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Single-Arm Evaluation of the AccuCirc Device for Early Infant Male Circumcision in Botswana

Plank, Rebeca M. MD, MPH*,†,‡; Wirth, Kathleen E. ScD‡,§; Ndubuka, Nnamdi O. MB, BS, Dip HIV Man (SA), MPH; Abdullahi, Rasak MD; Nkgau, Maggie RN; Lesetedi, Chiapo MB, CHb, BAO(NUI), AFRCSI(RCSI); Powis, Kathleen M. MD, MPH†,‡,#; Mmalane, Mompati MD; Makhema, Joseph MB, CHb, FRCP (UK); Shapiro, Roger MD, MPH†,‡,**; Lockman, Shahin MD, MSc*,†,‡

JAIDS Journal of Acquired Immune Deficiency Syndromes: May 1st, 2014 - Volume 66 - Issue 1 - p 1–6
doi: 10.1097/QAI.0000000000000136
Rapid Communication

Abstract: Existing devices for early infant male circumcision (EIMC) have inherent limitations. We evaluated the newly developed AccuCirc device by circumcising 151 clinically well, full-term male infants with birth weight ≥2.5 kg within the first 10 days of life from a convenience sample in 2 hospitals in Botswana. No major adverse events were observed. There was 1 local infection, 5 cases of minor bleeding, and 1 case of moderate bleeding. In 3 cases, the device made only partial incisions that were completed immediately by the provider without complications. Parental satisfaction was high: >96% of mothers stated that they would circumcise a future son. The pre-assembled, sterile AccuCirc kit has the potential to overcome obstacles related to supply chain management and on-site instrument disinfection that can pose challenges in resource-limited settings. In our study, the AccuCirc was safe and it should be considered for programmatic EIMC in resource-limited settings.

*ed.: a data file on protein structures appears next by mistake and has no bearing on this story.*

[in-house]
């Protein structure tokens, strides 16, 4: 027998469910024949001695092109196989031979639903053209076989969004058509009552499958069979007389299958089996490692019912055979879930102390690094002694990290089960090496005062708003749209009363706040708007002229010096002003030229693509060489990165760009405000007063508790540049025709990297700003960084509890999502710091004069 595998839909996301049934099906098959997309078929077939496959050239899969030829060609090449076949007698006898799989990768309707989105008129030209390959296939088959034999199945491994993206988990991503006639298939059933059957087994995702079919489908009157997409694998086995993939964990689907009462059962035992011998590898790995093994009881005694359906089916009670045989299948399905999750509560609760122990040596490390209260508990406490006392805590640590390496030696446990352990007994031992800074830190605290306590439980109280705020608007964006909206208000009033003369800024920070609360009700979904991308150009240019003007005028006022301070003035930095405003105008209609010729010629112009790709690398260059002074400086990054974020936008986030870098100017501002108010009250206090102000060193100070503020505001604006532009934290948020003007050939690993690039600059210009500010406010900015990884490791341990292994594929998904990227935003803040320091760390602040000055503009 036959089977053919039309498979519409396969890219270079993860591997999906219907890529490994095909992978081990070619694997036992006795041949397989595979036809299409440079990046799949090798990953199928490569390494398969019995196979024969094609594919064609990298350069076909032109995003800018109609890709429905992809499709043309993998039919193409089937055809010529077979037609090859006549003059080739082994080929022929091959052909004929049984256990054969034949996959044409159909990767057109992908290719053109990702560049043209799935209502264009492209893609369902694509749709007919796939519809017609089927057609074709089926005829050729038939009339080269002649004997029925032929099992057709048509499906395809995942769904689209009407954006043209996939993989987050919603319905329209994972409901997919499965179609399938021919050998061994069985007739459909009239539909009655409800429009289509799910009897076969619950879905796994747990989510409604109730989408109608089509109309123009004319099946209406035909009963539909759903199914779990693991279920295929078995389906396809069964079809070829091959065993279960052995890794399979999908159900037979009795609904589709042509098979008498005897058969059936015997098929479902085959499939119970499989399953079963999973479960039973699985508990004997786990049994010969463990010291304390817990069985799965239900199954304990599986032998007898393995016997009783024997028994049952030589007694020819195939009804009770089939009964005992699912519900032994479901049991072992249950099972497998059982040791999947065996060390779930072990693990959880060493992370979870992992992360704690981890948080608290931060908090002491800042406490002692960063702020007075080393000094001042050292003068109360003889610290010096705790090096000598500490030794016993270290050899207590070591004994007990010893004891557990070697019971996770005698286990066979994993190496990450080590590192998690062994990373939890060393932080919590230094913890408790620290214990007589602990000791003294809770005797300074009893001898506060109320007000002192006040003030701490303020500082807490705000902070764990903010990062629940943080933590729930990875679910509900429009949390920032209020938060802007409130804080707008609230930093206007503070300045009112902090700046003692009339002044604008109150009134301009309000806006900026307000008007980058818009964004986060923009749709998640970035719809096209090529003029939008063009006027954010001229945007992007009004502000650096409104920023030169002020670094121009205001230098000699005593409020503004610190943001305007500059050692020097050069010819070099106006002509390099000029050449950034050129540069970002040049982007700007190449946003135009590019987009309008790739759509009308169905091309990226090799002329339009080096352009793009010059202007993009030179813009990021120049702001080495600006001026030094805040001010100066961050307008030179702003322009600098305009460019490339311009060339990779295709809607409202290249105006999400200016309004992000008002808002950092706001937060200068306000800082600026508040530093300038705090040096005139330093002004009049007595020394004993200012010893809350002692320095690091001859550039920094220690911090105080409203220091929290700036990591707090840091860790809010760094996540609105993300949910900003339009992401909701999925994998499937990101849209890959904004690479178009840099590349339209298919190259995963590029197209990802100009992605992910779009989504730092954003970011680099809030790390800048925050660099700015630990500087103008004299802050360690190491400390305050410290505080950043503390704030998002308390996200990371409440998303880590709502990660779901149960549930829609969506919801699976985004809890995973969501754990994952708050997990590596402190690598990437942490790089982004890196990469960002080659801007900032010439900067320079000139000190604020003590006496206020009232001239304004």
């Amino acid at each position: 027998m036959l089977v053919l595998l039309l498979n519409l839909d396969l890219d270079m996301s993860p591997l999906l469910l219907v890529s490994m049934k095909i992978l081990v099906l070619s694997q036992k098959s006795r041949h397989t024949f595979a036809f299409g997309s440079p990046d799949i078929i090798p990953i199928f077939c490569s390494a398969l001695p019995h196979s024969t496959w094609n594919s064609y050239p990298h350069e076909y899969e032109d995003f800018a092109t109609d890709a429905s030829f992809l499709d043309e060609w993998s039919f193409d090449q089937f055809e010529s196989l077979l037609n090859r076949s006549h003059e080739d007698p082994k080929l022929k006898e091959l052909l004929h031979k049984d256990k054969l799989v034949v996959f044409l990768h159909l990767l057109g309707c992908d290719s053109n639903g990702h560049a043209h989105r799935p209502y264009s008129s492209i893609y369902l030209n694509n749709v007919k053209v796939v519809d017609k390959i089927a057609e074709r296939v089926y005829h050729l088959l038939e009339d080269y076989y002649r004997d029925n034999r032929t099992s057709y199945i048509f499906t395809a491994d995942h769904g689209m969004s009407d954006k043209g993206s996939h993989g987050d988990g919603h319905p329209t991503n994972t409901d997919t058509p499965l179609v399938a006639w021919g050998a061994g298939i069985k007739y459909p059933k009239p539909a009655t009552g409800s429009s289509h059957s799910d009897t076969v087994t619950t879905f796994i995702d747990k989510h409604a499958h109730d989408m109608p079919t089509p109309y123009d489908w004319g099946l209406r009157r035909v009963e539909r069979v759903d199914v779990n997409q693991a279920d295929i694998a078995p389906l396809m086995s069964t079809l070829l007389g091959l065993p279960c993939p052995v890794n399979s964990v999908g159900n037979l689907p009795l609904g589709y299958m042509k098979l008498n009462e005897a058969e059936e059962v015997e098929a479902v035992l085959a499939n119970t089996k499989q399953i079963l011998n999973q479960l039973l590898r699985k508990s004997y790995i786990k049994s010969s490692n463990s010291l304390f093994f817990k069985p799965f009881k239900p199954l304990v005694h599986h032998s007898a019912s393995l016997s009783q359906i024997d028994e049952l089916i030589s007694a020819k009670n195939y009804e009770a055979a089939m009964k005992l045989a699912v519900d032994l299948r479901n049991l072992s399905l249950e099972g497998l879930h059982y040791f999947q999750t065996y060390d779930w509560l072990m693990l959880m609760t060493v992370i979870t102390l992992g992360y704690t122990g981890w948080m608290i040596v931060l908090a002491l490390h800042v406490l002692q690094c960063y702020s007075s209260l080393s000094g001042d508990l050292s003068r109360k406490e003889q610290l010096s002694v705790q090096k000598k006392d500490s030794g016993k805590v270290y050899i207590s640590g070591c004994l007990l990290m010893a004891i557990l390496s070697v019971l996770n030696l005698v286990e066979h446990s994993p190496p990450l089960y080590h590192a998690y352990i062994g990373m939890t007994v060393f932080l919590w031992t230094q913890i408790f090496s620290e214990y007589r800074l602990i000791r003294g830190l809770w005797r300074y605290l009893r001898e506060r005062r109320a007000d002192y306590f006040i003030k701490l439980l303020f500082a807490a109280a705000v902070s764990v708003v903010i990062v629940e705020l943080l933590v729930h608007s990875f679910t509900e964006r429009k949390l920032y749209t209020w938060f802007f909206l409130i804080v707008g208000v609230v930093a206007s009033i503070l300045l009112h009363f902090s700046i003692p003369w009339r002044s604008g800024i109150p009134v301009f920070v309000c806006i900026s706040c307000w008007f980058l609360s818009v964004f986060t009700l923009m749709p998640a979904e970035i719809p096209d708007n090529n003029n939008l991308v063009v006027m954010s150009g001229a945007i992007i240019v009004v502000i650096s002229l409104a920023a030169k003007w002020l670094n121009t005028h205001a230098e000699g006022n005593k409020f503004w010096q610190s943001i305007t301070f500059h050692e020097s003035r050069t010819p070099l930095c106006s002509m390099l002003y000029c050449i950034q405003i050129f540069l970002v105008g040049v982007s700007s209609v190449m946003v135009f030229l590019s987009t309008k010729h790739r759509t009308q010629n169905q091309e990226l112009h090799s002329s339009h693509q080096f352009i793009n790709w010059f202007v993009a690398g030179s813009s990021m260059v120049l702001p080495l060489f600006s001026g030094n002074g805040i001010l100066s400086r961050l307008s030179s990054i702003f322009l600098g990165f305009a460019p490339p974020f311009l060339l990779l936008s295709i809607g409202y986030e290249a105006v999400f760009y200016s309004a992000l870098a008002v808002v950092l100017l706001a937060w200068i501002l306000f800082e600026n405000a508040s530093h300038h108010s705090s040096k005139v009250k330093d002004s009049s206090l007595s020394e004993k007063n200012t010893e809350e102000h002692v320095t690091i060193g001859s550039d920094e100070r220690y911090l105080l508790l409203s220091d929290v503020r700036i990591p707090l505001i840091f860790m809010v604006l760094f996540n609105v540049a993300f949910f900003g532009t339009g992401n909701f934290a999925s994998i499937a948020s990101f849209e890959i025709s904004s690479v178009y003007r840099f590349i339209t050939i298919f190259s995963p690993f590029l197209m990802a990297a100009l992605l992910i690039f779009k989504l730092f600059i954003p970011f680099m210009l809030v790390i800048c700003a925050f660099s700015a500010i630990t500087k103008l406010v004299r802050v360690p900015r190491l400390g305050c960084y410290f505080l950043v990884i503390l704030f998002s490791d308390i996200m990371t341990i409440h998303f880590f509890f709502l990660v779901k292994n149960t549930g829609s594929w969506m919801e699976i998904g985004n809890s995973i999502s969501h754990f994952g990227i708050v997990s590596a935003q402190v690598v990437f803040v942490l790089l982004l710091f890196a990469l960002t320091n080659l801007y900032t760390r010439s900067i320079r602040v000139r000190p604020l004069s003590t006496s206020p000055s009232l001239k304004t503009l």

*Division of Infectious Diseases, Department of Medicine, Brigham and Women's Hospital, Boston, MA;

Department of Immunology and Infectious Diseases, Harvard School of Public Health, Boston, MA;

Botswana-Harvard School of Public Health AIDS Initiative Partnership for HIV Research and Education, Gaborone, Botswana;

§Department of Epidemiology, Harvard School of Public Health, Boston, MA;

Northern Inter-Tribal Health Authority, Prince Albert, Saskatchewan, Canada;

Botswana Ministry of Health, Gaborne, Botswana;

#Departments of Internal Medicine and Pediatrics, Massachusetts General Hospital, Boston, MA; and;

**Division of Infectious Diseases, Beth Israel Deaconess Medical Center, Boston, MA.

Correspondence to: Rebeca M. Plank, MD, MPH, Division of Infectious Diseases, Brigham and Women's Hospital, Department of Medicine, 15 Francis Street, PBB-A-4, Boston, MA 02115 (e-mail:

Supported by Grant U2GPS000941; the National Institute of Health Grant K23 AI084579.

The authors have no conflicts of interest to disclose.

Received November 18, 2013

Accepted January 24, 2014

© 2014 by Lippincott Williams & Wilkins